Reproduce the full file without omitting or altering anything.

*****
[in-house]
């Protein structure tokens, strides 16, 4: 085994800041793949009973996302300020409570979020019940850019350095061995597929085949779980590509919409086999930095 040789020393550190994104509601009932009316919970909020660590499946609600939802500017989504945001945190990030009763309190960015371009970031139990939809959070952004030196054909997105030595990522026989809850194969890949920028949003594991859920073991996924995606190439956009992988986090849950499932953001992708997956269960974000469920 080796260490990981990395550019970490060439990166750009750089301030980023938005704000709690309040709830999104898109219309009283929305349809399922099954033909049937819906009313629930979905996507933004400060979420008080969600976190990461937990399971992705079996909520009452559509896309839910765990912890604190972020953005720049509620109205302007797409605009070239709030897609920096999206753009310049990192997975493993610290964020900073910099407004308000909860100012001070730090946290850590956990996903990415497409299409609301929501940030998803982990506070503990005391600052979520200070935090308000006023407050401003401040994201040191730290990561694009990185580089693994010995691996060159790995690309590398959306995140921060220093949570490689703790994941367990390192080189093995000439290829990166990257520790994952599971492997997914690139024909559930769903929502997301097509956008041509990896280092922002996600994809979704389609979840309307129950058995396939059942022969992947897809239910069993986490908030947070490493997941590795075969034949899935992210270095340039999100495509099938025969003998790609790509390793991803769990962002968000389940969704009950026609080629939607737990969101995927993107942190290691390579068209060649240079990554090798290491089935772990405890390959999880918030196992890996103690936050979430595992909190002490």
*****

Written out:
[in-house]
């Protein structure tokens, strides 16, 4: 085994800041793949009973996302300020409570979020019940850019350095061995597929085949779980590509919409086999930095 040789020393550190994104509601009932009316919970909020660590499946609600939802500017989504945001945190990030009763309190960015371009970031139990939809959070952004030196054909997105030595990522026989809850194969890949920028949003594991859920073991996924995606190439956009992988986090849950499932953001992708997956269960974000469920 080796260490990981990395550019970490060439990166750009750089301030980023938005704000709690309040709830999104898109219309009283929305349809399922099954033909049937819906009313629930979905996507933004400060979420008080969600976190990461937990399971992705079996909520009452559509896309839910765990912890604190972020953005720049509620109205302007797409605009070239709030897609920096999206753009310049990192997975493993610290964020900073910099407004308000909860100012001070730090946290850590956990996903990415497409299409609301929501940030998803982990506070503990005391600052979520200070935090308000006023407050401003401040994201040191730290990561694009990185580089693994010995691996060159790995690309590398959306995140921060220093949570490689703790994941367990390192080189093995000439290829990166990257520790994952599971492997997914690139024909559930769903929502997301097509956008041509990896280092922002996600994809979704389609979840309307129950058995396939059942022969992947897809239910069993986490908030947070490493997941590795075969034949899935992210270095340039999100495509099938025969003998790609790509390793991803769990962002968000389940969704009950026609080629939607737990969101995927993107942190290691390579068209060649240079990554090798290491089935772990405890390959999880918030196992890996103690936050979430595992909190002490």